Ancient Greek Mathēmata from a Sociological Perspective: A Quantitative Analysis

Isis 109 (3):445-472 (2018)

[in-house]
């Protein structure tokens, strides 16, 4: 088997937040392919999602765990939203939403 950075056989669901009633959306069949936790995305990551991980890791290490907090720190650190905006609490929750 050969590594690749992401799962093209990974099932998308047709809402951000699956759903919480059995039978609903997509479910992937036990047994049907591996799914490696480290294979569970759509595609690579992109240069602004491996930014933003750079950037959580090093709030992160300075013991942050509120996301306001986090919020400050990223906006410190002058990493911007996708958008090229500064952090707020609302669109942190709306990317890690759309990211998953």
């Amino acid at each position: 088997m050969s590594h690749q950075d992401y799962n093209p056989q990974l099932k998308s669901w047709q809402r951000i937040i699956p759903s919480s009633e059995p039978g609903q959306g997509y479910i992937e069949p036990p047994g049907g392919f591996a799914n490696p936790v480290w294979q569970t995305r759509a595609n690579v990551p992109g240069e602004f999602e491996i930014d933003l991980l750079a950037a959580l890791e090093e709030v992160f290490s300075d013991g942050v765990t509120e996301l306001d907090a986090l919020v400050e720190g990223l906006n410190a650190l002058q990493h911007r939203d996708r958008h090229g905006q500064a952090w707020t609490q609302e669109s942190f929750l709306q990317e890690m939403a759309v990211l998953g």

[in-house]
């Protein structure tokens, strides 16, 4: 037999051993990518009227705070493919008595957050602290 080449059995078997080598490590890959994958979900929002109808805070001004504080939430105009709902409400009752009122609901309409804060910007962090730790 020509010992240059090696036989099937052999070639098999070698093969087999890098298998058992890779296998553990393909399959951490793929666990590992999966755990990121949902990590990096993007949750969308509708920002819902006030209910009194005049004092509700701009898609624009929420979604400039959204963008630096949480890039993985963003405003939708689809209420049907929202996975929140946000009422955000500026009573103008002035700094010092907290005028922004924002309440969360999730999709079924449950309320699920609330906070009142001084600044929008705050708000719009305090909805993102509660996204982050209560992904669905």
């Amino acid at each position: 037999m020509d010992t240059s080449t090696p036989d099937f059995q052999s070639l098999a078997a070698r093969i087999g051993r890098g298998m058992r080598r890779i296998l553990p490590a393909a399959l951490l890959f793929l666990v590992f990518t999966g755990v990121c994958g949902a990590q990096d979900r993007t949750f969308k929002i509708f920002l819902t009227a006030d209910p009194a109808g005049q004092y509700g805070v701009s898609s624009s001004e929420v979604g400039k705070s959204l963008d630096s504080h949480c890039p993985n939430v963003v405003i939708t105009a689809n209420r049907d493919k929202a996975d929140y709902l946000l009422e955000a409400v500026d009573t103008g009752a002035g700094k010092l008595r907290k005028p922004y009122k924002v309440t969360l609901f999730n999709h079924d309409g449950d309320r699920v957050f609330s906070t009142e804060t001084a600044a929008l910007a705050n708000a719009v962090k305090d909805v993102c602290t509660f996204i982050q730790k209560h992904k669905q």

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This essay examines the quantitative aspects of Greco-Roman science, represented by a group of established disci¬plines, which since the fourth century BC were called mathēmata or mathē¬ma¬tikai epistē¬mai. In the group of mathēmata that in Antiquity normally comprised mathematics, mathematical astronomy, harmonics, mechanics and optics, we have also included geography. Using a dataset based on The Encyclopaedia of Ancient Natural Scientists, our essay considers a community of mathēmatikoi (as they called themselves), or ancient scientists (as they are defined for the purposes of the present paper) from a sociological point of view, focusing on the size of the scientific population known to us and its disciplinary, temporal and geographical distribution. A diachronic comparison of neighboring and partly overlapping communities, ancient scientists and philosophers, allows the pattern of their interrelationship to be traced. An examination of centers of science throughout ancient history reveals that there were five major centers – Athens, Alexandria, Rhodes, Rome and Byzantium/Constantinople – that appear and replace one another in succession as leaders. These conclusions serve to reopen the issue of the place of mathēmata and mathēmatikoi in ancient society.
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